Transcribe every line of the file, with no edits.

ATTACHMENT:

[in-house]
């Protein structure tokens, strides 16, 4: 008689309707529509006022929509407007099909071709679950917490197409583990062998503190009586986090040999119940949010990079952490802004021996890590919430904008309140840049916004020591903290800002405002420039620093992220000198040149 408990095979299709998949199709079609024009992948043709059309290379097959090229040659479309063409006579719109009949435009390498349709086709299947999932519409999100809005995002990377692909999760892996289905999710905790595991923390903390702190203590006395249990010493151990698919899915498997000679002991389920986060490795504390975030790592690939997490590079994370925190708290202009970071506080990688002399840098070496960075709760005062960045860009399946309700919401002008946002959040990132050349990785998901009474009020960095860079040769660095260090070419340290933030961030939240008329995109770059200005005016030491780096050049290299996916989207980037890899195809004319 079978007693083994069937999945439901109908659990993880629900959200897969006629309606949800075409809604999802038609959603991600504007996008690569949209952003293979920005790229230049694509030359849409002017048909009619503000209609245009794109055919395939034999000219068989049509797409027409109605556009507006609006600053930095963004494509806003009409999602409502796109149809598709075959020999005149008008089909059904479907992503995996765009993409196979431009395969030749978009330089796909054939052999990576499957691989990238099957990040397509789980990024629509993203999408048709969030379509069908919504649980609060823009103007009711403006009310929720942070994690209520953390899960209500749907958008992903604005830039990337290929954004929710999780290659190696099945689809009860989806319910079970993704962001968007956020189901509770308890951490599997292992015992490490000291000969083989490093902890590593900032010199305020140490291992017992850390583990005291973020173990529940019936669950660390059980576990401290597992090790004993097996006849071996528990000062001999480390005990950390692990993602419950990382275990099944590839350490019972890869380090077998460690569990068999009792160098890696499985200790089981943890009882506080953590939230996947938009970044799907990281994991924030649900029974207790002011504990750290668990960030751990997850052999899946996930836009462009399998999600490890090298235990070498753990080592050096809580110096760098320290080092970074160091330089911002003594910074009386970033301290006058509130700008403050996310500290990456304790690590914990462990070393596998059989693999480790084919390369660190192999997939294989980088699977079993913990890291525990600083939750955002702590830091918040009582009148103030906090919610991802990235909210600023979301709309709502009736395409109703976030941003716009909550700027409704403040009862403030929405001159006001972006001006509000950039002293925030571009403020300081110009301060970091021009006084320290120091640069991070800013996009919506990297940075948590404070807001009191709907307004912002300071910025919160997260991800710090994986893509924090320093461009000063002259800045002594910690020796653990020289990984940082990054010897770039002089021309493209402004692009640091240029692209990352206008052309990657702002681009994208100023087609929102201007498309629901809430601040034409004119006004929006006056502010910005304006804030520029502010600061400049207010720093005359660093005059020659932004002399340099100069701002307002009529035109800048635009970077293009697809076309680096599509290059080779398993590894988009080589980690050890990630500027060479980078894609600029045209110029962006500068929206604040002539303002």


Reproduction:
[in-house]
């Protein structure tokens, strides 16, 4: 008689309707529509006022929509407007099909071709679950917490197409583990062998503190009586986090040999119940949010990079952490802004021996890590919430904008309140840049916004020591903290800002405002420039620093992220000198040149 408990095979299709998949199709079609024009992948043709059309290379097959090229040659479309063409006579719109009949435009390498349709086709299947999932519409999100809005995002990377692909999760892996289905999710905790595991923390903390702190203590006395249990010493151990698919899915498997000679002991389920986060490795504390975030790592690939997490590079994370925190708290202009970071506080990688002399840098070496960075709760005062960045860009399946309700919401002008946002959040990132050349990785998901009474009020960095860079040769660095260090070419340290933030961030939240008329995109770059200005005016030491780096050049290299996916989207980037890899195809004319 079978007693083994069937999945439901109908659990993880629900959200897969006629309606949800075409809604999802038609959603991600504007996008690569949209952003293979920005790229230049694509030359849409002017048909009619503000209609245009794109055919395939034999000219068989049509797409027409109605556009507006609006600053930095963004494509806003009409999602409502796109149809598709075959020999005149008008089909059904479907992503995996765009993409196979431009395969030749978009330089796909054939052999990576499957691989990238099957990040397509789980990024629509993203999408048709969030379509069908919504649980609060823009103007009711403006009310929720942070994690209520953390899960209500749907958008992903604005830039990337290929954004929710999780290659190696099945689809009860989806319910079970993704962001968007956020189901509770308890951490599997292992015992490490000291000969083989490093902890590593900032010199305020140490291992017992850390583990005291973020173990529940019936669950660390059980576990401290597992090790004993097996006849071996528990000062001999480390005990950390692990993602419950990382275990099944590839350490019972890869380090077998460690569990068999009792160098890696499985200790089981943890009882506080953590939230996947938009970044799907990281994991924030649900029974207790002011504990750290668990960030751990997850052999899946996930836009462009399998999600490890090298235990070498753990080592050096809580110096760098320290080092970074160091330089911002003594910074009386970033301290006058509130700008403050996310500290990456304790690590914990462990070393596998059989693999480790084919390369660190192999997939294989980088699977079993913990890291525990600083939750955002702590830091918040009582009148103030906090919610991802990235909210600023979301709309709502009736395409109703976030941003716009909550700027409704403040009862403030929405001159006001972006001006509000950039002293925030571009403020300081110009301060970091021009006084320290120091640069991070800013996009919506990297940075948590404070807001009191709907307004912002300071910025919160997260991800710090994986893509924090320093461009000063002259800045002594910690020796653990020289990984940082990054010897770039002089021309493209402004692009640091240029692209990352206008052309990657702002681009994208100023087609929102201007498309629901809430601040034409004119006004929006006056502010910005304006804030520029502010600061400049207010720093005359660093005059020659932004002399340099100069701002307002009529035109800048635009970077293009697809076309680096599509290059080779398993590894988009080589980690050890990630500027060479980078894609600029045209110029962006500068929206604040002539303002």